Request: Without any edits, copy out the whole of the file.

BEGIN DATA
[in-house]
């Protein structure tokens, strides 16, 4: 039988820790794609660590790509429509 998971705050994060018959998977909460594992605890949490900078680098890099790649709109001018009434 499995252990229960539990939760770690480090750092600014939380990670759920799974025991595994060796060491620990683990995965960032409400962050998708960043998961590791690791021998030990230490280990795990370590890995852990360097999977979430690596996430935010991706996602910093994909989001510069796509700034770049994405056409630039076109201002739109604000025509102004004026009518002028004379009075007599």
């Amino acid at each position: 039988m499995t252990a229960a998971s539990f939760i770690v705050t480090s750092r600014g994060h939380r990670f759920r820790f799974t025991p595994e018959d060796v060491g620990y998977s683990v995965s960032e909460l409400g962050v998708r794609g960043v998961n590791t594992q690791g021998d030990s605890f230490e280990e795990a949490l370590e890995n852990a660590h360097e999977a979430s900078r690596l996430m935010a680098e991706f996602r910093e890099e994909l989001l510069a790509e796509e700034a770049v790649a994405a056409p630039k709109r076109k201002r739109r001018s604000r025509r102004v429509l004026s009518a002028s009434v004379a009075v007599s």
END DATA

[in-house]
């Protein structure tokens, strides 16, 4: 039988820790794609660590790509429509 998971705050994060018959998977909460594992605890949490900078680098890099790649709109001018009434 499995252990229960539990939760770690480090750092600014939380990670759920799974025991595994060796060491620990683990995965960032409400962050998708960043998961590791690791021998030990230490280990795990370590890995852990360097999977979430690596996430935010991706996602910093994909989001510069796509700034770049994405056409630039076109201002739109604000025509102004004026009518002028004379009075007599």
């Amino acid at each position: 039988m499995t252990a229960a998971s539990f939760i770690v705050t480090s750092r600014g994060h939380r990670f759920r820790f799974t025991p595994e018959d060796v060491g620990y998977s683990v995965s960032e909460l409400g962050v998708r794609g960043v998961n590791t594992q690791g021998d030990s605890f230490e280990e795990a949490l370590e890995n852990a660590h360097e999977a979430s900078r690596l996430m935010a680098e991706f996602r910093e890099e994909l989001l510069a790509e796509e700034a770049v790649a994405a056409p630039k709109r076109k201002r739109r001018s604000r025509r102004v429509l004026s009518a002028s009434v004379a009075v007599s």